Italy is using state of emergency powers, while Spain has introduced measures that include paying jobless immigrants to go home.
MADRID; and milan, Italy
Miriana spends her nights sleeping in a park, and her days hunched on a stoop outside a Madrid shop, begging for money. The young woman admits that she earned more in Italy, where she lived for a year. But for this Romanian immigrant, who is also ethnically Roma (or gypsy), the decision to move to Spain was easy.
"Here, the people are better," she explains in broken Spanish. "They don't have as much hate."
Both Spain and Italy, situated across from Africa on the Mediterranean coast, have faced huge influxes of illegal immigrants over the past couple of years – 18,000 intercepted by Spain last year alone, and 12,000 by Italy so far this year. But their governments, though sharing a conviction that the problem urgently needs to be curbed, have taken different approaches to reach that common goal.
While Spain struggles to find the balance between limiting immigration and protecting human rights, Italy has implemented state of emergency measures and even fingerprinting of Roma – measures decried as "xenophobic" by the human rights commissioner for the Council of Europe, Thomas Hammarberg.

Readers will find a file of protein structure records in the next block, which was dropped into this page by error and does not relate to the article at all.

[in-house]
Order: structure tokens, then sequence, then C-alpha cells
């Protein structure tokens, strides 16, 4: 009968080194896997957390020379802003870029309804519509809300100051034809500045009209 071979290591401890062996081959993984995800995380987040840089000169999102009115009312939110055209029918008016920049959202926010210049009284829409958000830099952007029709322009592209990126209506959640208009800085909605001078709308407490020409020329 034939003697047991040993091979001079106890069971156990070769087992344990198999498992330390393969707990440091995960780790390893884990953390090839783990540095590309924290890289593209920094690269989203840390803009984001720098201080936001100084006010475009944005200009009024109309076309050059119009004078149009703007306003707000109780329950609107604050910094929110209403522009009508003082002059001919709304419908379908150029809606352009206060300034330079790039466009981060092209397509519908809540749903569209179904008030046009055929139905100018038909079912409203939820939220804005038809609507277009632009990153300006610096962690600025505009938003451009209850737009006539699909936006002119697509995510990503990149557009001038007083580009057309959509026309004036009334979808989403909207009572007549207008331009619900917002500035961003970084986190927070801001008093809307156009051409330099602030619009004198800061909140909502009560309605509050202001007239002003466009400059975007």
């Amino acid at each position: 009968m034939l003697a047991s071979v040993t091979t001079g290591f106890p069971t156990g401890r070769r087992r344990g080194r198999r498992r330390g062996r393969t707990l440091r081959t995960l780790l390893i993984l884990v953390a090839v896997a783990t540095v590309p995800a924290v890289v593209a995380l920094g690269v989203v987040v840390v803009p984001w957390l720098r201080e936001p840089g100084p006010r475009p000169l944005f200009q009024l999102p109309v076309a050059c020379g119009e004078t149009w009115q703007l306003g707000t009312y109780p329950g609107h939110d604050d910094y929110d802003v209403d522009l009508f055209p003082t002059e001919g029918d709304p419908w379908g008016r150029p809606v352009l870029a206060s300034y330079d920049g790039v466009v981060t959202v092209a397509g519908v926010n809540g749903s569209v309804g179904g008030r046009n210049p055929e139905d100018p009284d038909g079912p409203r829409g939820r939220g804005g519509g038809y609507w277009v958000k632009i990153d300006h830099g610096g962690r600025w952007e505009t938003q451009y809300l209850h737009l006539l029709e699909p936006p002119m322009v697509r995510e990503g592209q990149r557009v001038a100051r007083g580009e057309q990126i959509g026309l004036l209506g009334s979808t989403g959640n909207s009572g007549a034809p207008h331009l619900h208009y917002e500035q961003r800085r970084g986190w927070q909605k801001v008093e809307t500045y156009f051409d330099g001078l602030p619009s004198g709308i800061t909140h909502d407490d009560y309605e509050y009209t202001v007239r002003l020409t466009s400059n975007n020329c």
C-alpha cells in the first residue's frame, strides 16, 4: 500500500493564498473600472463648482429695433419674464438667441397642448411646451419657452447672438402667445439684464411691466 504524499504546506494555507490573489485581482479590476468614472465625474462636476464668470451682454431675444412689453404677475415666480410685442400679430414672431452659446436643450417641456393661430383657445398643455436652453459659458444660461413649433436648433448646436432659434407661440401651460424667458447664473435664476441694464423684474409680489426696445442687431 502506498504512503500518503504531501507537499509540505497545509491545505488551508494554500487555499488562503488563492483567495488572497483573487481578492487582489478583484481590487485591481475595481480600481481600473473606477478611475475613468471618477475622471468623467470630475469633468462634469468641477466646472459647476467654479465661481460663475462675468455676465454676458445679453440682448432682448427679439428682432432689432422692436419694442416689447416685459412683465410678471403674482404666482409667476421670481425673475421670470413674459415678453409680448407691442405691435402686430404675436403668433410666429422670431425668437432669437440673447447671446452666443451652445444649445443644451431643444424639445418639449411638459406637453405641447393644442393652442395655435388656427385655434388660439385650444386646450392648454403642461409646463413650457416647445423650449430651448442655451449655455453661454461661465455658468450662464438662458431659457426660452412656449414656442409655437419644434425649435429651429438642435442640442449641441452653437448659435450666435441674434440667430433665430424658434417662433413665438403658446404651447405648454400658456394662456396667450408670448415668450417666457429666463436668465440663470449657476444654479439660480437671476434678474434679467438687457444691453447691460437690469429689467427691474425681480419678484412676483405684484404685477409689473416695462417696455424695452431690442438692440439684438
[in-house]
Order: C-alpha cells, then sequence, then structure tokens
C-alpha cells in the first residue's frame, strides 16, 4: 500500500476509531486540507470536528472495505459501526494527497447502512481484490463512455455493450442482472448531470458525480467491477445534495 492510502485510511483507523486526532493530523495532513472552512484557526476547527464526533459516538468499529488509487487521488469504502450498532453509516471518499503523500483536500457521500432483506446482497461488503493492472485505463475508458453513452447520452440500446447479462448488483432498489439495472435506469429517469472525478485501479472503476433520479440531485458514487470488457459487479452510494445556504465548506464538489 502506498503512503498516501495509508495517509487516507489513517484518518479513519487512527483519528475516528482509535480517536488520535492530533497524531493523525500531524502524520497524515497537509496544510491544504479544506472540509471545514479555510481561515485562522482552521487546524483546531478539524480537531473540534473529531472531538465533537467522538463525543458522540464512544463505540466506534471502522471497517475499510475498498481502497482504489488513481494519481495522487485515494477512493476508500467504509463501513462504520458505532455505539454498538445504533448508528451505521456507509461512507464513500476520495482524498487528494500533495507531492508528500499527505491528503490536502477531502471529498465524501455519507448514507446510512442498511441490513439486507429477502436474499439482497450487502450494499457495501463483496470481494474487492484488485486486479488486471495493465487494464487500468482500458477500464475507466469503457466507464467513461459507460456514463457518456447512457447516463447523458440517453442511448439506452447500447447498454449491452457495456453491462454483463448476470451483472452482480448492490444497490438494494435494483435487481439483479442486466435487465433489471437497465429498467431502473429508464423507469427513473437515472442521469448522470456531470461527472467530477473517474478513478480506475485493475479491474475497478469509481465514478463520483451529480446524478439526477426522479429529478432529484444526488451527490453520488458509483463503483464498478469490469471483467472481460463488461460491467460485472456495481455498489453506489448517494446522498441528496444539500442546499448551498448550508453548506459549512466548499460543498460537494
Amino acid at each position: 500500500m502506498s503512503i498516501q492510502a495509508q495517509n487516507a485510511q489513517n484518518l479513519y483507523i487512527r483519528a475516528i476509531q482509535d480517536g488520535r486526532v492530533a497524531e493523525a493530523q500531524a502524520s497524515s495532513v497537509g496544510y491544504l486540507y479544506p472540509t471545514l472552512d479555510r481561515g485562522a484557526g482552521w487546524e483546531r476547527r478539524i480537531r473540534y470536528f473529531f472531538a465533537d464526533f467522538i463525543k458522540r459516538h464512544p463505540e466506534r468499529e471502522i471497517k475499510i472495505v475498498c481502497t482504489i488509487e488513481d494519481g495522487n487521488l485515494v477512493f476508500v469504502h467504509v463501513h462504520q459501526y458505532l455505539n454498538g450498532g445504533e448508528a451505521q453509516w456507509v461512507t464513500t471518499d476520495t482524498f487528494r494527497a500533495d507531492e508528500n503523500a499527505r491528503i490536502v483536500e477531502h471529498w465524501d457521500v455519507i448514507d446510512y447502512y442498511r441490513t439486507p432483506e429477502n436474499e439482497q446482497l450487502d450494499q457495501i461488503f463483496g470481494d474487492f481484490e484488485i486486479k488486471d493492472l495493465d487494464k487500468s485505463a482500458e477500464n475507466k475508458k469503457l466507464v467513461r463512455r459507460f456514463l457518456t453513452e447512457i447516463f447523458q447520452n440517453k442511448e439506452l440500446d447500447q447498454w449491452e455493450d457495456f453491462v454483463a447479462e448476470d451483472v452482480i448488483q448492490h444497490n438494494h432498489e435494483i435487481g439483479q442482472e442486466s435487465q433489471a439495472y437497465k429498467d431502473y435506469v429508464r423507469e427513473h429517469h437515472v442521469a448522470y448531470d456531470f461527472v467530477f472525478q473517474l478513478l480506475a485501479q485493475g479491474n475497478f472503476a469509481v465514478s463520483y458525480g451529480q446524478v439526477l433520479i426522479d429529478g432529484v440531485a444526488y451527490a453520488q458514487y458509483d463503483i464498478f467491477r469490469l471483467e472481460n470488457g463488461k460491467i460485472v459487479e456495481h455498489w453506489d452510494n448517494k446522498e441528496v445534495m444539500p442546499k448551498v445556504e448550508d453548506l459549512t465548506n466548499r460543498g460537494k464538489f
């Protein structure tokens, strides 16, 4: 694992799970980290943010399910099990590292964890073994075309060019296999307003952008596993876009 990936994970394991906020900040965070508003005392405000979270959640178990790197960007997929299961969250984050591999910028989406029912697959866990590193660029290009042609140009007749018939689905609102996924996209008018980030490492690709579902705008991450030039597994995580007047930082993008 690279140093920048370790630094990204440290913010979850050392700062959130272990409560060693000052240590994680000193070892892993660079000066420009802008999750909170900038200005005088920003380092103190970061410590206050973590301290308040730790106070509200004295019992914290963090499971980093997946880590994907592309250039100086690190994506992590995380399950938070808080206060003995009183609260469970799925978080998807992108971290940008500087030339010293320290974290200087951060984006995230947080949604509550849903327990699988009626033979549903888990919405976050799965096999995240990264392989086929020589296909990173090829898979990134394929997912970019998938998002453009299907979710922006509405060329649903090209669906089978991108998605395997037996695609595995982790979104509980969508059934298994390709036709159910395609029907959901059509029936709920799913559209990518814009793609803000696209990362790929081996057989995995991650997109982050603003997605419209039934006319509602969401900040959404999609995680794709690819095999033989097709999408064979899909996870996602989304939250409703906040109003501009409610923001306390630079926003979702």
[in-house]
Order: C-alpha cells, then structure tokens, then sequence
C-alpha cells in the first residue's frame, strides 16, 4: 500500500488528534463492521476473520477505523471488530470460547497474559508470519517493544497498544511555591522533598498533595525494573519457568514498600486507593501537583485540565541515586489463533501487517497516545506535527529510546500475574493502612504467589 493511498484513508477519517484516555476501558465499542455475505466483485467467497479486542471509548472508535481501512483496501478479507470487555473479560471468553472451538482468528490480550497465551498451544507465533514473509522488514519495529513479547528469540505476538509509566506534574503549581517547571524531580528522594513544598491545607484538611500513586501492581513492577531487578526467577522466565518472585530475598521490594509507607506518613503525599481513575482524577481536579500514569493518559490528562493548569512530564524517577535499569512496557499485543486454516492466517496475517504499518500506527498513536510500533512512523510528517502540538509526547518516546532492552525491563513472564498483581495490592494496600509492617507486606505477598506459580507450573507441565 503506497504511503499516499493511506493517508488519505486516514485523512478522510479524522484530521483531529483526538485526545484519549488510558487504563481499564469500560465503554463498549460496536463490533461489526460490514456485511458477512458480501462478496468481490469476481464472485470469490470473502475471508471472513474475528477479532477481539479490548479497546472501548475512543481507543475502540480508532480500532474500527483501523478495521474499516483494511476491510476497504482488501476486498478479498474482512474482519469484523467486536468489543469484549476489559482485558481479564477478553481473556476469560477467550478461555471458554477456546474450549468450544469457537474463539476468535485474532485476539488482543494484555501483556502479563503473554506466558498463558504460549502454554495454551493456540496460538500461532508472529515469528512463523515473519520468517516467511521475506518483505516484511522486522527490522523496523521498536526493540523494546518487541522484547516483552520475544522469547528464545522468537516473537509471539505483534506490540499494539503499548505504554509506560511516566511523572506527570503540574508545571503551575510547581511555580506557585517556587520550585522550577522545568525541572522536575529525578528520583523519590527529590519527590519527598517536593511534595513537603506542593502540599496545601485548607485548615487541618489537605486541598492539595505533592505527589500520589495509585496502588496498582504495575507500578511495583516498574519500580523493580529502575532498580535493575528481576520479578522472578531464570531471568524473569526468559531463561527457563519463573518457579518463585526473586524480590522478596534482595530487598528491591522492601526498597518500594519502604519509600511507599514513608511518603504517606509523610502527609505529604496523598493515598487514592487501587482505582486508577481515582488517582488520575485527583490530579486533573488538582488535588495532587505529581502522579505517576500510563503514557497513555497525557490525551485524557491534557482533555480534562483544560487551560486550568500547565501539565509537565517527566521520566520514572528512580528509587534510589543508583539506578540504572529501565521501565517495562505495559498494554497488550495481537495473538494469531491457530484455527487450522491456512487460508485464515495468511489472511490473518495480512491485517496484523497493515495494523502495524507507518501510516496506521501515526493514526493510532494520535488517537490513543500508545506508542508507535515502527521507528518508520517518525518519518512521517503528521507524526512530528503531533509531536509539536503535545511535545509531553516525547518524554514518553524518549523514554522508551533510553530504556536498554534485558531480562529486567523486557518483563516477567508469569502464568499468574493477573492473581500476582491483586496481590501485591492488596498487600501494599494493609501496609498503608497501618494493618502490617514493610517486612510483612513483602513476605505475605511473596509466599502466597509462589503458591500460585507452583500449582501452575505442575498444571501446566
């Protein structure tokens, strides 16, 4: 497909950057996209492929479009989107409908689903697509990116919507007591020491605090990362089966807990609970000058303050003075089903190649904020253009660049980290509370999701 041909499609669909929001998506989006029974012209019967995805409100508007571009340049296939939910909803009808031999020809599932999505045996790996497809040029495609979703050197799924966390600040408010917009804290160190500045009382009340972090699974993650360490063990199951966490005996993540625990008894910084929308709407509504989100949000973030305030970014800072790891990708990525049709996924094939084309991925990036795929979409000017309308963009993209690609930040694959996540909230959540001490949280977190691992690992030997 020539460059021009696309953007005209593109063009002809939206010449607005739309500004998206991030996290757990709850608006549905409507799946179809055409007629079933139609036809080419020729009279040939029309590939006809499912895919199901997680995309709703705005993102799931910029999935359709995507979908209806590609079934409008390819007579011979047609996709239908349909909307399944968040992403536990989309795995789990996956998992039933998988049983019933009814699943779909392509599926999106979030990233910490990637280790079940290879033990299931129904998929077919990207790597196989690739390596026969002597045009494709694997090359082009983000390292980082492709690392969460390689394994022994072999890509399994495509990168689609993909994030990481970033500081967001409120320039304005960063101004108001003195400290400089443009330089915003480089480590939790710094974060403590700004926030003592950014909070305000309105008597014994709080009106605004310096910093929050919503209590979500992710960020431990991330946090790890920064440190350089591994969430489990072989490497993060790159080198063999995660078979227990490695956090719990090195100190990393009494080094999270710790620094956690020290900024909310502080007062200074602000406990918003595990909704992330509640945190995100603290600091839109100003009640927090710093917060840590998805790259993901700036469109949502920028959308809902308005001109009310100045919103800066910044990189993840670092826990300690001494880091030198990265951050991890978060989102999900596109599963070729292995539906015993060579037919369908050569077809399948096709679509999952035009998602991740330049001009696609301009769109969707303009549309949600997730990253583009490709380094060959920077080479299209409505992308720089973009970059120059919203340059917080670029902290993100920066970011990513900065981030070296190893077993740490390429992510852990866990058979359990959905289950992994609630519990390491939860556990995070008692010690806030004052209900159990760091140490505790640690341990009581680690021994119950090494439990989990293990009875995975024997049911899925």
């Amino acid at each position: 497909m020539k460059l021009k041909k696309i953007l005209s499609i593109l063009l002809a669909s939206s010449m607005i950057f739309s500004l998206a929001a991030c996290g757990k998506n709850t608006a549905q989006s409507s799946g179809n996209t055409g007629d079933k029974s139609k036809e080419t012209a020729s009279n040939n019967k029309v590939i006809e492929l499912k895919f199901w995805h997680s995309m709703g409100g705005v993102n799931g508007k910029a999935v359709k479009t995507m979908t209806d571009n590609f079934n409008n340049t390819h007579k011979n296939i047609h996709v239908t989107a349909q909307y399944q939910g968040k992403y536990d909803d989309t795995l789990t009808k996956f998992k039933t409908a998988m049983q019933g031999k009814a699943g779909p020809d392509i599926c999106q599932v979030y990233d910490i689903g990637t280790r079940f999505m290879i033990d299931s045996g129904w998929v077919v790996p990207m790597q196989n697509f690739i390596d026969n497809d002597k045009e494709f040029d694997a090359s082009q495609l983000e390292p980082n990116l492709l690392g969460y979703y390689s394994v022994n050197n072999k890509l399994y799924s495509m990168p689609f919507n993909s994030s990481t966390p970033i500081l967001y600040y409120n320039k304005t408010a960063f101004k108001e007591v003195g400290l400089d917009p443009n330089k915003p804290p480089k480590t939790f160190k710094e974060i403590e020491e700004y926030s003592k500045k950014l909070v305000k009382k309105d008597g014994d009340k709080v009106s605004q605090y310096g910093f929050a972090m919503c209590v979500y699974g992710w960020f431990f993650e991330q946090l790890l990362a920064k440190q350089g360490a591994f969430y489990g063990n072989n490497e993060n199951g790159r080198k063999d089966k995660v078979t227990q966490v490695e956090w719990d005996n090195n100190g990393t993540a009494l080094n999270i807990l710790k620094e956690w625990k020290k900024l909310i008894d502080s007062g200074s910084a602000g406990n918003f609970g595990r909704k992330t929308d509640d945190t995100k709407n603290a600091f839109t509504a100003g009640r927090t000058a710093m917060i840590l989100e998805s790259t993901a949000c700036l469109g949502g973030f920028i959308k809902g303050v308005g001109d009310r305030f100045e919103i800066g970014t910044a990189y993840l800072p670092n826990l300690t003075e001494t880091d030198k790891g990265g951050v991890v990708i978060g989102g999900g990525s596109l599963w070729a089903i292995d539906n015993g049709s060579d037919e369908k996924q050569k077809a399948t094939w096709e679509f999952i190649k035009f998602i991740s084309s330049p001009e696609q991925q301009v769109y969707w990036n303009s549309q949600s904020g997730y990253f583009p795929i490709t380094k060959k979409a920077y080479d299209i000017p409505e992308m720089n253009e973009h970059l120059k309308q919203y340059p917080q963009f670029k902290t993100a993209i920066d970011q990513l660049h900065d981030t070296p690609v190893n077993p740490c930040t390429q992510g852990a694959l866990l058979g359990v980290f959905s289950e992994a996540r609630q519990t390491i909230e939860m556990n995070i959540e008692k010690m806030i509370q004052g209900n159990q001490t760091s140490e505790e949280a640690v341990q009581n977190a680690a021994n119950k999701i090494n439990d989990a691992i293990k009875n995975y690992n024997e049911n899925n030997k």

"The Spanish government has a very strict policy," says Roberto Malini, president of the Italian human rights organization EveryOne. "The Italians have an intimidatory policy: the idea is to scare immigrants, so that when they go home, they can tell their countrymen that Italy is no place for foreigners."
Italy: State of emergency
On July 25, Italian Prime Minister Silvio Berlusconi's government passed a decree that allows the government to use military troops to monitor the country's 16 immigrant internment centers and to deploy another 3,000 soldiers to several cities in an effort to control crime, which is often blamed on immigrants.